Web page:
New Hotline Connects People With Trained Counselors Via Text
Empower Work aims to help employees get access to mental health services
If there’s one problem with the mental health services available through your company, it’s that they’re available through your company.
Sure, the professionals who answer hotlines are required to keep your identity confidential, but just the connection between the firm that pays you and the one that asks you to crack open and share your deep fears and insecurities can leave a person uneasy.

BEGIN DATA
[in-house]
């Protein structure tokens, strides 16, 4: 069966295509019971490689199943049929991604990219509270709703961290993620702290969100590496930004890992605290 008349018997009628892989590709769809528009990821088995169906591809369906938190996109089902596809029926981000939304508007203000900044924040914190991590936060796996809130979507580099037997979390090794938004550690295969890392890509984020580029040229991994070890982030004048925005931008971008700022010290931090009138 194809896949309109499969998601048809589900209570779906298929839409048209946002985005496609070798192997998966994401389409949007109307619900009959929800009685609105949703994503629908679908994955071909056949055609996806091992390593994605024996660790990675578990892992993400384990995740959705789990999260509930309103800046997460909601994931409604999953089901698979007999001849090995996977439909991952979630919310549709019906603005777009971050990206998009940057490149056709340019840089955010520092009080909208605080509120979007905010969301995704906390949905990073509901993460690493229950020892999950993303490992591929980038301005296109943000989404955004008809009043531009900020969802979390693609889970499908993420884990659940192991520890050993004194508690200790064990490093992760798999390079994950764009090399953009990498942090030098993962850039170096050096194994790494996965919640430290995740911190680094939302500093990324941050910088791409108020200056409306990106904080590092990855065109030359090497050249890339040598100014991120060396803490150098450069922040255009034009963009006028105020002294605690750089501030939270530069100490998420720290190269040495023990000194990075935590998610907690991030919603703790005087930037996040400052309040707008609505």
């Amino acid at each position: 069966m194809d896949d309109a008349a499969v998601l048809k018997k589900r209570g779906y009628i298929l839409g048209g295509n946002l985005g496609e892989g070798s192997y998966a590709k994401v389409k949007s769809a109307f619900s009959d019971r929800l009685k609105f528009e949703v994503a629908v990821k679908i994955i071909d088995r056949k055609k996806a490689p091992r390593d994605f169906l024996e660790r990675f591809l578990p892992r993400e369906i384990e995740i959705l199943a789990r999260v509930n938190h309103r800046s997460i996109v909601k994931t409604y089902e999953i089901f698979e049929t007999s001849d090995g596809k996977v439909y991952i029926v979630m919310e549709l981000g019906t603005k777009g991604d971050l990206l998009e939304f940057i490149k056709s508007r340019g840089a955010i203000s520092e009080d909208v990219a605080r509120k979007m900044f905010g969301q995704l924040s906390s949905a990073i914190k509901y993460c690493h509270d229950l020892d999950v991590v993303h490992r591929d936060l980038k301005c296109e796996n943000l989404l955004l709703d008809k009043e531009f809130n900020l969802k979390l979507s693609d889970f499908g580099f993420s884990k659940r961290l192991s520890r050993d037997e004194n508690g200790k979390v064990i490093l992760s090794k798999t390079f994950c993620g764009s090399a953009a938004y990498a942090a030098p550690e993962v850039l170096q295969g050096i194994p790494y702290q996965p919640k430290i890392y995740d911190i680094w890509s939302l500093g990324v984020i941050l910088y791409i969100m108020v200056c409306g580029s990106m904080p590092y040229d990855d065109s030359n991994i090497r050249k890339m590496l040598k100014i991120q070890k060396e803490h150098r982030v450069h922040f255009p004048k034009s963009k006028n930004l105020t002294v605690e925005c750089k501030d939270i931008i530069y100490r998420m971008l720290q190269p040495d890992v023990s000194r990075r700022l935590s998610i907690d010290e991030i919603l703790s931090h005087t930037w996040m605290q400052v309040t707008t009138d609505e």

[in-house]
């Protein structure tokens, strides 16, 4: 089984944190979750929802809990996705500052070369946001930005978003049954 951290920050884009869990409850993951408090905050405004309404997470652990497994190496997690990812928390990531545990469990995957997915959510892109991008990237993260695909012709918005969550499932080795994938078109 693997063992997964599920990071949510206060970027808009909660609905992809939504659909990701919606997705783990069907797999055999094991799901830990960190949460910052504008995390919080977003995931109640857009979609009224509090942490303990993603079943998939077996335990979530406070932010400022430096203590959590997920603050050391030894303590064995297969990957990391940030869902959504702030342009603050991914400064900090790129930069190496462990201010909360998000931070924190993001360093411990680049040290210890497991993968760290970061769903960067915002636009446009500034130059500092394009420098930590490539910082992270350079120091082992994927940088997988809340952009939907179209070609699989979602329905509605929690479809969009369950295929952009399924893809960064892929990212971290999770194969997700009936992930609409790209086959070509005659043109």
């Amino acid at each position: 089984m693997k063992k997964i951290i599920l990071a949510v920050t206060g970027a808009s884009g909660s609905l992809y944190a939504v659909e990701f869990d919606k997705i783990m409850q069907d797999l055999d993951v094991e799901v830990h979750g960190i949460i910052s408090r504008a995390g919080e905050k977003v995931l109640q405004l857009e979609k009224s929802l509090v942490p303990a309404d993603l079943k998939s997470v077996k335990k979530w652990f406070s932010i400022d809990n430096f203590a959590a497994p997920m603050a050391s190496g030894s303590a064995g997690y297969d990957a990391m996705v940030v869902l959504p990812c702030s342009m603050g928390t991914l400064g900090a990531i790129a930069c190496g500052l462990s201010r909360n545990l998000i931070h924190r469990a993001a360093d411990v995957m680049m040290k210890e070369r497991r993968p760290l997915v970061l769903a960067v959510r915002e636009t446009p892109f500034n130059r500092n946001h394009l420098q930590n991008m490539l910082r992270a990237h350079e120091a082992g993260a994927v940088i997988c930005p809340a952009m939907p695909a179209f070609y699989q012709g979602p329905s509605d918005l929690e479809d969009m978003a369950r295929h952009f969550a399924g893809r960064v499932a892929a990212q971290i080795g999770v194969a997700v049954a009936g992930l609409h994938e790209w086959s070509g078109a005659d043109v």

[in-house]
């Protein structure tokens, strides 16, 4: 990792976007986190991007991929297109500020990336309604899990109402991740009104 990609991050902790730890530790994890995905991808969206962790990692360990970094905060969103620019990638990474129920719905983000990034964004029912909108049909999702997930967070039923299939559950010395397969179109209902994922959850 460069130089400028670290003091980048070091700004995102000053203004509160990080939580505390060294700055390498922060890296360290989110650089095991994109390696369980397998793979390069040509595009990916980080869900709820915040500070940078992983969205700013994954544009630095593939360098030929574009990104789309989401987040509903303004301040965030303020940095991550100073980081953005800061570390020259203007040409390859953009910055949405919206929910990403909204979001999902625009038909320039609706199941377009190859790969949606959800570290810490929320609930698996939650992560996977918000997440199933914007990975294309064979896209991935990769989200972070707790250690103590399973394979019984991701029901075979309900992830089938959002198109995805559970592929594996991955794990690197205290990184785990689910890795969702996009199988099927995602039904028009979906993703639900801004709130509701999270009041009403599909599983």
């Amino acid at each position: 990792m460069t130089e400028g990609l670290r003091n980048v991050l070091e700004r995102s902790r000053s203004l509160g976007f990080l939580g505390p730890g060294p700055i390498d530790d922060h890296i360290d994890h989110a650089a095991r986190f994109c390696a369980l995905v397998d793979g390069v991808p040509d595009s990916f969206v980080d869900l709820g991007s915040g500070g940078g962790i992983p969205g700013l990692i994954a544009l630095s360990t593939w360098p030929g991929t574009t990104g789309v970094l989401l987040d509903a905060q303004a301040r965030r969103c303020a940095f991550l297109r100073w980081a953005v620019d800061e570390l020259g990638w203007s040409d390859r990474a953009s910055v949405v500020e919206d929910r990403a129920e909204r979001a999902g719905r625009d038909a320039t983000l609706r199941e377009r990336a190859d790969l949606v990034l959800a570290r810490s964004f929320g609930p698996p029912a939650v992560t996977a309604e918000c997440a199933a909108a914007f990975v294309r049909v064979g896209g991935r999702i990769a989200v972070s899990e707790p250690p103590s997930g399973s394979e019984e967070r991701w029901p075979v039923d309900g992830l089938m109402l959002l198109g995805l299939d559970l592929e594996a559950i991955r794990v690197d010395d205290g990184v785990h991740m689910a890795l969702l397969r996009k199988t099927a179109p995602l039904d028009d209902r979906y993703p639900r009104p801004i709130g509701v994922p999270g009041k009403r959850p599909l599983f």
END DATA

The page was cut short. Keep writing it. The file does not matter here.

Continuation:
Last year, Jaime-Alexis Fowler, a former public relations and media executive in San Francisco, considered this dilemma after a conversation with a stressed-out mentee who had waited too long before getting in touch. There ought to be a service for people caught in the throes of a work-related crisis, she thought, one without any ties back to the employer, but that’s still free. “Executive coaching is priced out of reach for most Americans,” she tells Quartz at Work.
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